Movies: offer a wide variety of beautiful worlds. Just watching movies keep a note of the places you see and that resonate with you. First movie that comes to mind is Lord of the Rings. Gorgeous worlds.

My suggestions though, don't create a map from the movies that someone else designed, be inspired by them to create something of your own. I want to inspire you to innovate not duplicate.

They don't have to be actual worlds either. Movie can have a certain atmosphere or a feeling you want to communicate in your own map. So look and study the atmosphere, style and light.

Lord of the Rings and Apocalypto

Lord of the Rings & Apocalypto

Blade Runner

Blade Runner

History: offers a wide variety of environments. From Mayans to Egyptians to the Feudal Japan. I love watching the discovery and history channel. I always keep my sketchbook with me to sketch or write down ideas I see.

History section in a bookstore will also offer variety of ideas and it will give you reference images too.

Ancient Rome

Books: I love the Smithsonian books. They are a bit expensive but through Amazon you can save 15-20 bucks. I also love national geographic books and magazines.

I often flip through photography books as well. One single image can give me a whole map to build.

Videogames: being inspired by videogames is another way to generate ideas. Bioshock's underwater world, Assassin's Creed Jerusalem or Stalker's Chernobyl. All provide great ideas for a map setting. Just head to gamespot.com or ign.com and look at any videogames screenshot gallery. You will find hundreds of inspirations.

Half Life 2

News and Current Events: anything that is currently in the media will also suggest interesting environments and scenarios. For example right now there is a lot of talk about Russian and Georgia. Georgia is not something we are used to seeing on TV all the time, so there you go, perfect opportunity to research the environment. Beijing could be another one. These are just quick ideas to get you on the right path to thinking in new innovative ways.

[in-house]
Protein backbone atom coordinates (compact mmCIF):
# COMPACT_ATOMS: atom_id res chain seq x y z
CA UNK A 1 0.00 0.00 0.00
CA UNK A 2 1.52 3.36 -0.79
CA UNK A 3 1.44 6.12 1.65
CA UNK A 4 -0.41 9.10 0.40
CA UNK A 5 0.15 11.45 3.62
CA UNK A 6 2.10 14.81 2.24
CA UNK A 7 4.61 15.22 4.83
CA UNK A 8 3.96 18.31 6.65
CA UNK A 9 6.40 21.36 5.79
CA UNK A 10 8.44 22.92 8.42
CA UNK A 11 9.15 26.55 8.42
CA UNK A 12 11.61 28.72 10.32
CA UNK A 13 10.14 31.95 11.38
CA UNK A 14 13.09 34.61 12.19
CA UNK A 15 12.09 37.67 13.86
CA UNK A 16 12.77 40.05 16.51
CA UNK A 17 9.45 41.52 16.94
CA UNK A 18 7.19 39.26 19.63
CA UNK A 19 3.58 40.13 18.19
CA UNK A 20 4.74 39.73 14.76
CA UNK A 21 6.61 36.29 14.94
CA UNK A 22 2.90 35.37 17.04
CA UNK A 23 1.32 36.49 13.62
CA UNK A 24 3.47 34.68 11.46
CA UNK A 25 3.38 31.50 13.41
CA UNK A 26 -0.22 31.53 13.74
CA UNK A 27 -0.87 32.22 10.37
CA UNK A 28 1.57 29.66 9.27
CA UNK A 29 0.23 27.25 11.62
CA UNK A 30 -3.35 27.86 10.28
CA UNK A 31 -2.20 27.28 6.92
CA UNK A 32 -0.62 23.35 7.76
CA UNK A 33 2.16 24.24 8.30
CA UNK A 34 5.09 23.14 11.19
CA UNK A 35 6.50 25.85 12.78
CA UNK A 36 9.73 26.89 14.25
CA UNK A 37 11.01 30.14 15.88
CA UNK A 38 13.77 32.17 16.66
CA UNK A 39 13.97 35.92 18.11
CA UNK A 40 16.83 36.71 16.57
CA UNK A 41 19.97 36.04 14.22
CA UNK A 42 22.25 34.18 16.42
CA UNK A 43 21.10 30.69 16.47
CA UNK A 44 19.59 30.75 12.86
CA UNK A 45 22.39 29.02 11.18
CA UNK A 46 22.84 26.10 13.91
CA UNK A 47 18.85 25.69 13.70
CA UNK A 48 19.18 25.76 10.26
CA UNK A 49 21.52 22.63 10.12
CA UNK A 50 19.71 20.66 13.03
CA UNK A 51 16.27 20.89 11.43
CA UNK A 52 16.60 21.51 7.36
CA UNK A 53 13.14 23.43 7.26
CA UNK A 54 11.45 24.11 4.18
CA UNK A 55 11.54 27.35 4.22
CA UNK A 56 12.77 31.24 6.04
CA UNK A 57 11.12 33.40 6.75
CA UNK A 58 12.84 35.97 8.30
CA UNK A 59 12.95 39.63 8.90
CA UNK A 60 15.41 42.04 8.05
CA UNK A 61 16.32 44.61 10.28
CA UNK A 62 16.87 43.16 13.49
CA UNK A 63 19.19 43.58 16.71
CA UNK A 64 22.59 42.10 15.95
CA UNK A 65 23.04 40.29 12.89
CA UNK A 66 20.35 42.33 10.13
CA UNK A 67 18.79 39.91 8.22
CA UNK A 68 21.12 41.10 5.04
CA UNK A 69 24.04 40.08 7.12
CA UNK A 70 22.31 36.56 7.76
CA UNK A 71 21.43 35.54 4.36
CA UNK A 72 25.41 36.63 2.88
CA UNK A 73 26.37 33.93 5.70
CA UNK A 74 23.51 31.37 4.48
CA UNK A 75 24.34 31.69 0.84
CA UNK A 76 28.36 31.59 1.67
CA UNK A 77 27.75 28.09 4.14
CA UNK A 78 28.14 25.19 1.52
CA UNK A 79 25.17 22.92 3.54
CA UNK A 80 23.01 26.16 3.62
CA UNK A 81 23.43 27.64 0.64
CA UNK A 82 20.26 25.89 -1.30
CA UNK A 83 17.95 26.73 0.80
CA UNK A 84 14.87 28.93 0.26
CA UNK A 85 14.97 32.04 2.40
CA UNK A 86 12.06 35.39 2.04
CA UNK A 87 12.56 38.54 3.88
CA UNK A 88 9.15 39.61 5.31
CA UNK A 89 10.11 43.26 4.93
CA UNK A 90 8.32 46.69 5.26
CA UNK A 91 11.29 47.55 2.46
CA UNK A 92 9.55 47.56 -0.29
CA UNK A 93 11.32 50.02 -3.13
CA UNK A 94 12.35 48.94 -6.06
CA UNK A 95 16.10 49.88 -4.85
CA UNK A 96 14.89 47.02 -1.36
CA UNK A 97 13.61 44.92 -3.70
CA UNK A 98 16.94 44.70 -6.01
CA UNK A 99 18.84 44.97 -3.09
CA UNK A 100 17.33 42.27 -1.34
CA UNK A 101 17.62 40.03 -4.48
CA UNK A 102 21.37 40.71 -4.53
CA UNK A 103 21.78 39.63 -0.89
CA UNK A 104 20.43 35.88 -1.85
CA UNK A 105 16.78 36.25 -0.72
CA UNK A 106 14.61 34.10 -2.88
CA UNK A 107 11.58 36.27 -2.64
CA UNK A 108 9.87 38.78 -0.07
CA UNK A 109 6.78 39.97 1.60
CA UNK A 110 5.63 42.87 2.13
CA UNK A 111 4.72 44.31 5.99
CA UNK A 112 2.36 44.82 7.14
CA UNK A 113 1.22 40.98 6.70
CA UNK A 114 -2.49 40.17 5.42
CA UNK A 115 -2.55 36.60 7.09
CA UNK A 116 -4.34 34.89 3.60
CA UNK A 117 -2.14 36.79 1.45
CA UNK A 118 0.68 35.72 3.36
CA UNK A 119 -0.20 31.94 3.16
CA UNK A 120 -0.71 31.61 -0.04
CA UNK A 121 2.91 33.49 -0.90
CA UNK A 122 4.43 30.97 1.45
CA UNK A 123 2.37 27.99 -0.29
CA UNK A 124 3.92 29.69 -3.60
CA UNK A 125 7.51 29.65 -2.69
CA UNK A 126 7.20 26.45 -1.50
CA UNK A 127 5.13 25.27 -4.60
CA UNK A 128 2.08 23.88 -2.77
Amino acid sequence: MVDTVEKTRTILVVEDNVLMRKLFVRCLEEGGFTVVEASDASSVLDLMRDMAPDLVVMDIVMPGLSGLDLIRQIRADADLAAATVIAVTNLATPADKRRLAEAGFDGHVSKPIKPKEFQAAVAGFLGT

Exaggeration: anything exaggerated is great for an environment. Think of close ups of any object. Fore example mushrooms. Those have been done to death before but someone looked at them and though what if the whole world is set out of mushroom and grass and you are a size of an ant in them. Any map that is set in Rat's point of view is another example.So as you can see ideas are everywhere. Keep your mind and your eyes open and you will never, ever run out of ideas.

Exeggeration in color, size/scale, mood.





Excitement and Passion.

What jumps at you the most when you look through your ideas? Perhaps you already know what you are doing. Great go to the next section.For those who are struggling to which idea start moving forward on, ask yourself.

What environment excites you to see come to life?
What would you enjoy playing in?
What would you want others to experience and see?

When you create an environment, your creation says something about you. You communicate your personality, your identity through your creation. Your self is always coming through. So follow your intuition. What feels good to you and what would you spend the next few months working on? Which world do you want to bring to life?


What is your vision for the map? How do you see your map? Visualize. You should be able to see your map come to life when you close your eyes. The atmosphere, the mood. Visualize yourself walking through your map. Most of concept art is grand vision of the a particular environment.